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Points to Ponder

Even though the title of the poem is Beowulf, it could be argued that the poem is concerned not so much with the single exploits of a hero, but with the question of kingship: how a hero becomes king, and the necessitous but tense relation in which the office of kingship stands to mortality. Given the above, analyze the relation between Beowulf and Hrothgar. What do you make of the tension that is created in the first half of the poem between an aged, unable king and the valiant hero, and how does this tension inform the second half of the poem, where Beowulf himself becomes king?

As mentioned, a primary concern of the poet is with the aspect of mortality: the inevitability of death is in fact a theme that informs that entire poem. Yet death caused due to warfare poses immense problems as it causes kingdoms to be hurled into chaotic warfare to avenge the death of a kin. One of the ways in which this chaos is stemmed is through the practice of wergild that entails a payment to the kin of the dead warrior to re-establish honor without shedding blood. Analyze the manner in which wergild serves as an effective or non-effective means of maintaining peace. Is there a shift in the poem from a stance that wergild is an adequate means of maintaining order, to a position where wergild becomes untenable, thus pointing to a changing world order?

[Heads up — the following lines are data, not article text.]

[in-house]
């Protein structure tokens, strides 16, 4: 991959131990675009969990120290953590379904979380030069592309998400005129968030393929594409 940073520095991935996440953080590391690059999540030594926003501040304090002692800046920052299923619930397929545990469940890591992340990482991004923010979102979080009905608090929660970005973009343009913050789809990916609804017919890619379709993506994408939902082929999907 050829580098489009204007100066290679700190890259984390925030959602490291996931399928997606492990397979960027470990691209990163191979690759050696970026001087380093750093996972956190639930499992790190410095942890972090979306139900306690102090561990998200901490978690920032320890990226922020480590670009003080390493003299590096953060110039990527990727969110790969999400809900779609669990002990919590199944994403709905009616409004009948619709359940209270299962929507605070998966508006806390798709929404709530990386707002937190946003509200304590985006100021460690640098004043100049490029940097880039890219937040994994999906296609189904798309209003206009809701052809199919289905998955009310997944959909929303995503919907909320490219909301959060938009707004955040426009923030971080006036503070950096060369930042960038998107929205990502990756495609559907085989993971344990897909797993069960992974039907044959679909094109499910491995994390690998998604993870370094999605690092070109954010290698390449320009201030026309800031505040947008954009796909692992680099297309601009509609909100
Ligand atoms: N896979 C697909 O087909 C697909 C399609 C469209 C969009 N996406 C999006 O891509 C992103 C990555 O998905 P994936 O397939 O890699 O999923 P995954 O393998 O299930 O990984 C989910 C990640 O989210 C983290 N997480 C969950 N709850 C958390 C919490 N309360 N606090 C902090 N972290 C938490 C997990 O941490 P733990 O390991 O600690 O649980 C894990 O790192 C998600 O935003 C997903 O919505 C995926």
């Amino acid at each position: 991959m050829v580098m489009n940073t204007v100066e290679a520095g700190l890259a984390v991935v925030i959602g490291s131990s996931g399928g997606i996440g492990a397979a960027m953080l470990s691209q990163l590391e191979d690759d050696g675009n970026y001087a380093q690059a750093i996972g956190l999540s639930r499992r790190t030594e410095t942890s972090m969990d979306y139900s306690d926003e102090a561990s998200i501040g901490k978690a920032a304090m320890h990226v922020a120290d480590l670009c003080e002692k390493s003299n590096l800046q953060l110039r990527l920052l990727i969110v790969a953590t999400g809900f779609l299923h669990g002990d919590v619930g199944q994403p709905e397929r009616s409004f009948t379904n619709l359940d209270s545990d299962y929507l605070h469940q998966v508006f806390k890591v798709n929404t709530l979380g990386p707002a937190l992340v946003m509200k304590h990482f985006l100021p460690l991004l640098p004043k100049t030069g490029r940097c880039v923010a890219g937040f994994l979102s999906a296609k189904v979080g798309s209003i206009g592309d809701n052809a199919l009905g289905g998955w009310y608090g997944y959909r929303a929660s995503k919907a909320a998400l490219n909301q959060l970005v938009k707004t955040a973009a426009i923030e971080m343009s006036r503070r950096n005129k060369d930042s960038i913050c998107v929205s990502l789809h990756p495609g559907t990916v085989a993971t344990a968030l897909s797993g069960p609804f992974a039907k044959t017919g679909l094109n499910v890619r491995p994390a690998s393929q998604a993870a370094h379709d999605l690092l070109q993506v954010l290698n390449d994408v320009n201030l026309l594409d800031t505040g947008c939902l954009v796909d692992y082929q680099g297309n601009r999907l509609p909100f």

Beowulf has traditionally been read as an epic poem recounting the exploits of a hero's victory over the forces of evil. Do you think the story could be read from a feminist point of view: of the story being a triumph not merely of good over evil, but of the triumph of the masculine world order over the feminine, with the good being aligned with the male and the evil with the feminine? To support your answer, you might want to examine the status of 'real' women in the poem as objects of exchange in wergild, and the representations of 'mythical' women such a Grendel's mother.

The poem has been commonly accepted to be the work of a Christian poet, and the work itself is informed by certain Christian (primarily Old Testament) precepts. Do you think the poem can be read adequately as a work preaching Christian morality? Or does the Christian theme sit somewhat uneasily with an underlying message that is pagan in belief? If the latter is true, what might this message be?

Browse all book notes

Historical Context
Main Characters
Points to Ponder
Did You Know
Plot Summary
Section 1
Section 2
Section 3
Section 4
Section 5
Section 6
Section 7
Section 8
Section 9
Section 10


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